This week, we have a detailed write-up on finding credit card numbers leaking from a GraphQL API, a lab walkthrough on hacking JSON web tokens (JWT) through SQL injection, and HackerOne’s new Capture The Flag (CFT) API Security challenge. On the resource side, we have another good mind map, this time on XML attack vectors with APIs.
Case study: Cracking encrypted credit card numbers exposed by an API
Craig Hays has published a fascinating write-up from his recent pentesting in a private bug bounty program.
The company allowed their customer to store their credit cards for ease of use. Hays managed to retrieve and decode credit card numbers that the system stored for all their customers.
The application used a GraphQL API under the hood. Hays found the ‘about me’ call that was susceptible to Broken Object-Level Authorization (BOLA) attacks. He could call that endpoint to enumerate each user in the system and retrieve their profile information.
He found that the API exposed much too much data on each user and even returned stored credit cards on file. The credit card numbers were encrypted. However, Hays noticed that the encryption was 2-way and unsalted, meaning that supplying a specific credit card number to save would always return the same, specific encrypted version of the number.
Considering that the credit card numbers are not completely random but conform to an international standard, he could create a script to enumerate all possible credit card numbers and create a rainbow table of their encrypted counterparts in the system. With such a table, he could then decrypt each card number he got from the API to cleartext by simply finding it in the table.
As Hays notes in his write-up, the main lesson learned here is again to tightly lock down your API responses and avoid exposing any more data than strictly necessary. Other things to consider:
- As always with cases of BOLA, make sure that on top of authentication, the authorization checks are in place and enforced, so that users can only access data they are supposed to.
- Rate limiting can help prevent easy enumeration with a flood of calls. We discussed in our last week’s newsletter the quirks of rate-limiting with GraphQL APIs.
- If using encryption, make sure to use modern best practices: adding salt to randomize the results, and so on.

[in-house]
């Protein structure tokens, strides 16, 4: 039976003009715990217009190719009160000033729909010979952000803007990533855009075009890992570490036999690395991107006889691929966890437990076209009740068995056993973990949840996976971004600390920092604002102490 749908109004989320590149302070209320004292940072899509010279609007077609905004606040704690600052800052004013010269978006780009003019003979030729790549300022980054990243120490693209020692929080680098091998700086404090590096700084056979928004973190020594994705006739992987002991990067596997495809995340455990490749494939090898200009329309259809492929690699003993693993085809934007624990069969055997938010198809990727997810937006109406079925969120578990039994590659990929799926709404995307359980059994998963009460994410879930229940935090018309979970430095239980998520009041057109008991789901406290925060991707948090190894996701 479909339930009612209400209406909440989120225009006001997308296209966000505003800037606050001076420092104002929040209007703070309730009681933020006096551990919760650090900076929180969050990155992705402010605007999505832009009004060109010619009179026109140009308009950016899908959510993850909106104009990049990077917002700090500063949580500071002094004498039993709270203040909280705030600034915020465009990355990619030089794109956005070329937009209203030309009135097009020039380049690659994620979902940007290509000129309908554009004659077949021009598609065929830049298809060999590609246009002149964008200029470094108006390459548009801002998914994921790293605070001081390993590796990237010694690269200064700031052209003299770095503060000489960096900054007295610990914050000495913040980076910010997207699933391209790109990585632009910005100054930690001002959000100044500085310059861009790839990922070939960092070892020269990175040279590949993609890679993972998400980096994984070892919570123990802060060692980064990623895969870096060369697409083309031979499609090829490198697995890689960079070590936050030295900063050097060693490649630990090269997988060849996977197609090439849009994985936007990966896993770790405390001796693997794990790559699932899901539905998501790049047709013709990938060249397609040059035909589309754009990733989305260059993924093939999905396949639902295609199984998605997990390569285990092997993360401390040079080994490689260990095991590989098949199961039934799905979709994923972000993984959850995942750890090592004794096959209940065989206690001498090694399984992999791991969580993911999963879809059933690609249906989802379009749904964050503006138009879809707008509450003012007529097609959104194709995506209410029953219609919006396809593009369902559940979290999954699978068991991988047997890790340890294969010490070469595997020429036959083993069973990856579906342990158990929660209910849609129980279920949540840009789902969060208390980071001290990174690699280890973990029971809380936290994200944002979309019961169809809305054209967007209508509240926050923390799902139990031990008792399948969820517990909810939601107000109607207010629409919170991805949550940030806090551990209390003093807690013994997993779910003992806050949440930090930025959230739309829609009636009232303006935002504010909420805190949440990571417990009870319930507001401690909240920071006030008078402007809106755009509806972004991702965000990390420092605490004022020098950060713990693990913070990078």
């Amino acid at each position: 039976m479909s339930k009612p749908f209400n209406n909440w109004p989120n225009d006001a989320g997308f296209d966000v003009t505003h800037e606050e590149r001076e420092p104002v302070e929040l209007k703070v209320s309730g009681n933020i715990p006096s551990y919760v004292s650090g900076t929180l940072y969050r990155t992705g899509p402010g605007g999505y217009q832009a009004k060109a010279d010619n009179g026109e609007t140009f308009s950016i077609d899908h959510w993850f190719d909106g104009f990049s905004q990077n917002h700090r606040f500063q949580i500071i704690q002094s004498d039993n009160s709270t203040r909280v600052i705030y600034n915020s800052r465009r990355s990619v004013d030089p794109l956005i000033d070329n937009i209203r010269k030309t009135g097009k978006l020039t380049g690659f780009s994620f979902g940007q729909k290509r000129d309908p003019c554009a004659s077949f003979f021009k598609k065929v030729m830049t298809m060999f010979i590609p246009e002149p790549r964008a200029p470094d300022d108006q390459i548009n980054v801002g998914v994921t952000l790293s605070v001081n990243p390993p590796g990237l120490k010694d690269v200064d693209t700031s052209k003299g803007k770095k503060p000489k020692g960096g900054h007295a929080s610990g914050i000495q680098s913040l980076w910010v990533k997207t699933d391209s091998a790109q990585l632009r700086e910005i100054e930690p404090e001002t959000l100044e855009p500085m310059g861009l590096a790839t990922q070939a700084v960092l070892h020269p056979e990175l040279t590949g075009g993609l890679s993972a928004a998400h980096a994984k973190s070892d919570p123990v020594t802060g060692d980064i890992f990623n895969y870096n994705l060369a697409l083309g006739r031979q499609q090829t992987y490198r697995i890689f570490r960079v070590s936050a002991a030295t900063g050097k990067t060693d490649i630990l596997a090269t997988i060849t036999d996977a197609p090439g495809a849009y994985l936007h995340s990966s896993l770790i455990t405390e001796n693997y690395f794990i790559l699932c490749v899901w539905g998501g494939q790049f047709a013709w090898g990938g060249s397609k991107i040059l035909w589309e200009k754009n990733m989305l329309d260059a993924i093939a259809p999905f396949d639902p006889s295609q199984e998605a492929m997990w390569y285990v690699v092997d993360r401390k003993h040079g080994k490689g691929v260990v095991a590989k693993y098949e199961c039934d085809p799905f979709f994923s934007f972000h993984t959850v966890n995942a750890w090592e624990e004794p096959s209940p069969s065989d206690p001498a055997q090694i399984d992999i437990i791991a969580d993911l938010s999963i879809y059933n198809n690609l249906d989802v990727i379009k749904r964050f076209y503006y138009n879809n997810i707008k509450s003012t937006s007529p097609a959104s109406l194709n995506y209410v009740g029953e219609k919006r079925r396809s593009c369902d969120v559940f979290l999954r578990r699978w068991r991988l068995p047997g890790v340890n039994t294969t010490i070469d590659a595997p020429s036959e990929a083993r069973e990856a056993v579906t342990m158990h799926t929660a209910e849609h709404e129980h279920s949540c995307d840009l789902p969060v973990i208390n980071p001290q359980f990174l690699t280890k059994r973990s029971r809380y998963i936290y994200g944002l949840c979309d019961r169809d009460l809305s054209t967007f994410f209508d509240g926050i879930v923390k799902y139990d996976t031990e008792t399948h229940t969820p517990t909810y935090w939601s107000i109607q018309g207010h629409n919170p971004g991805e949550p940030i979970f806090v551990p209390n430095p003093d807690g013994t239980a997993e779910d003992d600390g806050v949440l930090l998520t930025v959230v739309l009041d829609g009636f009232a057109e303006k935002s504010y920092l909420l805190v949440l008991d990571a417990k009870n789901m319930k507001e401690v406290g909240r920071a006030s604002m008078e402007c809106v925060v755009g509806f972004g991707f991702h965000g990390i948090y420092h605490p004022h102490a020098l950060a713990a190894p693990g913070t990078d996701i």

Lab walkthrough: Hacking JWTs with Blind SQLi
JWTs are one of the most frequently used methods to pass caller information in authentication tokens of REST API calls. When JWTs retrieve signing keys from a database using the keyID (
kid) header, this itself can become a SQL injection attack vector.
If the API implementation blindly uses
kid to retrieve the key from a database, attackers can pass a SQL injection such as “
non-existent-index’ UNION SELECT ‘ATTACKER’; --“. Unsanitized SQL request like this will produce “
ATTACKER” as the retrieved value. Thus, API would now be verifying JWT signature with the value that the attacker supplied – making it possible for the attacker to forge any tokens they like.
Shivlam Bathla from Pentester Academy has put together a great lab “Hacking JWT Tokens: Blind SQLi” for hands-on experience.
For those too busy to try this themselves, there is a step-by-step walkthrough on how the lab and the attack progresses, but you can also just read the intro for the task description and try to figure it out yourself with the lab.
If you need an overview of JWT and possible JWT attacks, see the recording from my JWT security talk at AppSec California 2020. Isabelle Mauny and I also did a webinar on the approach to externalize JWT security checks.
Capture the Flag: API security
CTF challenges are fun security quests and a great way to test your penetration testing skills in action.
HackerOne has just released a new “RTFM”-level CTF by Adam Langley, specifically dedicated to API security. If you are looking for a fun way to hone your skills, check it out.
Mind map: XML attacks
APIs that accept XML payloads can be exposed to various XML-related attacks if they do not properly define and validate these payloads.
Harsh Bothra has put together a mind map of possible XML attack vectors, both as a XMind map and a PDF. Many of the attack vectors also provide reference links to further reading.
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